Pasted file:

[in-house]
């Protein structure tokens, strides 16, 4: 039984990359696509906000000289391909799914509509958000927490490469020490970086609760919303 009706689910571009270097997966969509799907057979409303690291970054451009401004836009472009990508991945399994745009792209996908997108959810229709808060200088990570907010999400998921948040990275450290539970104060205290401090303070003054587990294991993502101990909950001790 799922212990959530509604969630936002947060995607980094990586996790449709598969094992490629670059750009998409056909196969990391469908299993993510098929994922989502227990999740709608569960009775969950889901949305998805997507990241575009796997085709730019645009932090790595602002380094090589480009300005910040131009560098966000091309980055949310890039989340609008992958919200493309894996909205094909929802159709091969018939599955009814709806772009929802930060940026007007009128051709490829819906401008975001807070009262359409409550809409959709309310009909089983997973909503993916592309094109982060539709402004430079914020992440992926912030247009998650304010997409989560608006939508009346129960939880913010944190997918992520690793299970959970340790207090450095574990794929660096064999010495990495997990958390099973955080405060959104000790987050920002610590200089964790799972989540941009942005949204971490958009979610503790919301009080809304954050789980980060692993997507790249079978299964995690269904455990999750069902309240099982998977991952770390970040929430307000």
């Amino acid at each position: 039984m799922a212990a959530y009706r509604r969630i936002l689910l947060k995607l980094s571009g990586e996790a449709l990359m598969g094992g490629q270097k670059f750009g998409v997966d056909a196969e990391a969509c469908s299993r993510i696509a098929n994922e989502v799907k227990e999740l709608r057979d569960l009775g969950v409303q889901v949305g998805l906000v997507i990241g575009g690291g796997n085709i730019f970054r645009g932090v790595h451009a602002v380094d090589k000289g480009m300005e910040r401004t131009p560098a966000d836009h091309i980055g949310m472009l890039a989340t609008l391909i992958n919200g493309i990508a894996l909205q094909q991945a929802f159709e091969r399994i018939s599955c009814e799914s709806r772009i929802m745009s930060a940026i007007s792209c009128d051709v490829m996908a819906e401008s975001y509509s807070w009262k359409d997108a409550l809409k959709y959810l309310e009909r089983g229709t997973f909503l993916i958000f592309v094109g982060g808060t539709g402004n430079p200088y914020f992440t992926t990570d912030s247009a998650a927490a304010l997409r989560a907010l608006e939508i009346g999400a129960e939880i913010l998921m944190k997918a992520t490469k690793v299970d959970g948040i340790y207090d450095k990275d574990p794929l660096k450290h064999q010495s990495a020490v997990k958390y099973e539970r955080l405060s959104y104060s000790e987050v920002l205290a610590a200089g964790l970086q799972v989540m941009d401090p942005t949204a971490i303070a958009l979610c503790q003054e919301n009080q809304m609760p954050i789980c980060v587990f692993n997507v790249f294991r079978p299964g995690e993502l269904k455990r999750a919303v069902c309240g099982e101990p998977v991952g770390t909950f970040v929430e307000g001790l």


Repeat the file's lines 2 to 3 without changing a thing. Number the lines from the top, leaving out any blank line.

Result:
């Protein structure tokens, strides 16, 4: 039984990359696509906000000289391909799914509509958000927490490469020490970086609760919303 009706689910571009270097997966969509799907057979409303690291970054451009401004836009472009990508991945399994745009792209996908997108959810229709808060200088990570907010999400998921948040990275450290539970104060205290401090303070003054587990294991993502101990909950001790 799922212990959530509604969630936002947060995607980094990586996790449709598969094992490629670059750009998409056909196969990391469908299993993510098929994922989502227990999740709608569960009775969950889901949305998805997507990241575009796997085709730019645009932090790595602002380094090589480009300005910040131009560098966000091309980055949310890039989340609008992958919200493309894996909205094909929802159709091969018939599955009814709806772009929802930060940026007007009128051709490829819906401008975001807070009262359409409550809409959709309310009909089983997973909503993916592309094109982060539709402004430079914020992440992926912030247009998650304010997409989560608006939508009346129960939880913010944190997918992520690793299970959970340790207090450095574990794929660096064999010495990495997990958390099973955080405060959104000790987050920002610590200089964790799972989540941009942005949204971490958009979610503790919301009080809304954050789980980060692993997507790249079978299964995690269904455990999750069902309240099982998977991952770390970040929430307000």
């Amino acid at each position: 039984m799922a212990a959530y009706r509604r969630i936002l689910l947060k995607l980094s571009g990586e996790a449709l990359m598969g094992g490629q270097k670059f750009g998409v997966d056909a196969e990391a969509c469908s299993r993510i696509a098929n994922e989502v799907k227990e999740l709608r057979d569960l009775g969950v409303q889901v949305g998805l906000v997507i990241g575009g690291g796997n085709i730019f970054r645009g932090v790595h451009a602002v380094d090589k000289g480009m300005e910040r401004t131009p560098a966000d836009h091309i980055g949310m472009l890039a989340t609008l391909i992958n919200g493309i990508a894996l909205q094909q991945a929802f159709e091969r399994i018939s599955c009814e799914s709806r772009i929802m745009s930060a940026i007007s792209c009128d051709v490829m996908a819906e401008s975001y509509s807070w009262k359409d997108a409550l809409k959709y959810l309310e009909r089983g229709t997973f909503l993916i958000f592309v094109g982060g808060t539709g402004n430079p200088y914020f992440t992926t990570d912030s247009a998650a927490a304010l997409r989560a907010l608006e939508i009346g999400a129960e939880i913010l998921m944190k997918a992520t490469k690793v299970d959970g948040i340790y207090d450095k990275d574990p794929l660096k450290h064999q010495s990495a020490v997990k958390y099973e539970r955080l405060s959104y104060s000790e987050v920002l205290a610590a200089g964790l970086q799972v989540m941009d401090p942005t949204a971490i303070a958009l979610c503790q003054e919301n009080q809304m609760p954050i789980c980060v587990f692993n997507v790249f294991r079978p299964g995690e993502l269904k455990r999750a919303v069902c309240g099982e101990p998977v991952g770390t909950f970040v929430e307000g001790l």